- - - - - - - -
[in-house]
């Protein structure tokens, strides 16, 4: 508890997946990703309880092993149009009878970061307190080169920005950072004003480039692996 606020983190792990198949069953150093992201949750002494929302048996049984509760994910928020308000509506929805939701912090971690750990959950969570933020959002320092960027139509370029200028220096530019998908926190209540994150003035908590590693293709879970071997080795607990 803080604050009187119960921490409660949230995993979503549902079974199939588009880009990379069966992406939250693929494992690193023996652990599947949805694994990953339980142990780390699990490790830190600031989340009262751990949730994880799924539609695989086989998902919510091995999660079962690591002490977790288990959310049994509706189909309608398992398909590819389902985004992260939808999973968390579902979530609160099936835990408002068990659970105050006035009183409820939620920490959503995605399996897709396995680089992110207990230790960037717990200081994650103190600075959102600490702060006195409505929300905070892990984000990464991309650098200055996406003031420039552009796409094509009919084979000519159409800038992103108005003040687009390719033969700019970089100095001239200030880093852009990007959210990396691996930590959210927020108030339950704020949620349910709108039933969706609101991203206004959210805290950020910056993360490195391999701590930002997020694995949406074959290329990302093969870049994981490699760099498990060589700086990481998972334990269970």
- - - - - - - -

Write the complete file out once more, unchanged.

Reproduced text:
[in-house]
């Protein structure tokens, strides 16, 4: 508890997946990703309880092993149009009878970061307190080169920005950072004003480039692996 606020983190792990198949069953150093992201949750002494929302048996049984509760994910928020308000509506929805939701912090971690750990959950969570933020959002320092960027139509370029200028220096530019998908926190209540994150003035908590590693293709879970071997080795607990 803080604050009187119960921490409660949230995993979503549902079974199939588009880009990379069966992406939250693929494992690193023996652990599947949805694994990953339980142990780390699990490790830190600031989340009262751990949730994880799924539609695989086989998902919510091995999660079962690591002490977790288990959310049994509706189909309608398992398909590819389902985004992260939808999973968390579902979530609160099936835990408002068990659970105050006035009183409820939620920490959503995605399996897709396995680089992110207990230790960037717990200081994650103190600075959102600490702060006195409505929300905070892990984000990464991309650098200055996406003031420039552009796409094509009919084979000519159409800038992103108005003040687009390719033969700019970089100095001239200030880093852009990007959210990396691996930590959210927020108030339950704020949620349910709108039933969706609101991203206004959210805290950020910056993360490195391999701590930002997020694995949406074959290329990302093969870049994981490699760099498990060589700086990481998972334990269970």